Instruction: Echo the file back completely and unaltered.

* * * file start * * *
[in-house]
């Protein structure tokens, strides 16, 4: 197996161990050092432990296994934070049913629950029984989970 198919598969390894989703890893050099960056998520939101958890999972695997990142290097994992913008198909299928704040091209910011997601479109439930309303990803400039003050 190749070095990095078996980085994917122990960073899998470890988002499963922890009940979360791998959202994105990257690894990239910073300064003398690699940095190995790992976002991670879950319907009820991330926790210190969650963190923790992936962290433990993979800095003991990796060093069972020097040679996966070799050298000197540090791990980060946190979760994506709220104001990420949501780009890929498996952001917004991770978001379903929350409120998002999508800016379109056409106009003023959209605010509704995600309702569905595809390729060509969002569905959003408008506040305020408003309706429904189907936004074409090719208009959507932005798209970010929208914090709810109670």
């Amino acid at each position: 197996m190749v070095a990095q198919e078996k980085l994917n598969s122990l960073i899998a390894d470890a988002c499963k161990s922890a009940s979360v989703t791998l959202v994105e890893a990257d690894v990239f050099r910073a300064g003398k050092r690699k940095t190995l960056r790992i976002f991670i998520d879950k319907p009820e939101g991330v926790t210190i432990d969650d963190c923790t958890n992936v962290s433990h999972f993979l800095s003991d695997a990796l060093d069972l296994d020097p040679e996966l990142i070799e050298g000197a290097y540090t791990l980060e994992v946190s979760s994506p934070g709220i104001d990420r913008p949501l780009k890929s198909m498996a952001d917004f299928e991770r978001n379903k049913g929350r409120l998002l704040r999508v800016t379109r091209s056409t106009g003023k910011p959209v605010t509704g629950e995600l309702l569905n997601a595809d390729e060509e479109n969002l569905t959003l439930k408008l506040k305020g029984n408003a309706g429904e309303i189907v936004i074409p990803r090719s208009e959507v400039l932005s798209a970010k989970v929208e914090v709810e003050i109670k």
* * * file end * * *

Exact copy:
[in-house]
């Protein structure tokens, strides 16, 4: 197996161990050092432990296994934070049913629950029984989970 198919598969390894989703890893050099960056998520939101958890999972695997990142290097994992913008198909299928704040091209910011997601479109439930309303990803400039003050 190749070095990095078996980085994917122990960073899998470890988002499963922890009940979360791998959202994105990257690894990239910073300064003398690699940095190995790992976002991670879950319907009820991330926790210190969650963190923790992936962290433990993979800095003991990796060093069972020097040679996966070799050298000197540090791990980060946190979760994506709220104001990420949501780009890929498996952001917004991770978001379903929350409120998002999508800016379109056409106009003023959209605010509704995600309702569905595809390729060509969002569905959003408008506040305020408003309706429904189907936004074409090719208009959507932005798209970010929208914090709810109670």
């Amino acid at each position: 197996m190749v070095a990095q198919e078996k980085l994917n598969s122990l960073i899998a390894d470890a988002c499963k161990s922890a009940s979360v989703t791998l959202v994105e890893a990257d690894v990239f050099r910073a300064g003398k050092r690699k940095t190995l960056r790992i976002f991670i998520d879950k319907p009820e939101g991330v926790t210190i432990d969650d963190c923790t958890n992936v962290s433990h999972f993979l800095s003991d695997a990796l060093d069972l296994d020097p040679e996966l990142i070799e050298g000197a290097y540090t791990l980060e994992v946190s979760s994506p934070g709220i104001d990420r913008p949501l780009k890929s198909m498996a952001d917004f299928e991770r978001n379903k049913g929350r409120l998002l704040r999508v800016t379109r091209s056409t106009g003023k910011p959209v605010t509704g629950e995600l309702l569905n997601a595809d390729e060509e479109n969002l569905t959003l439930k408008l506040k305020g029984n408003a309706g429904e309303i189907v936004i074409p990803r090719s208009e959507v400039l932005s798209a970010k989970v929208e914090v709810e003050i109670k």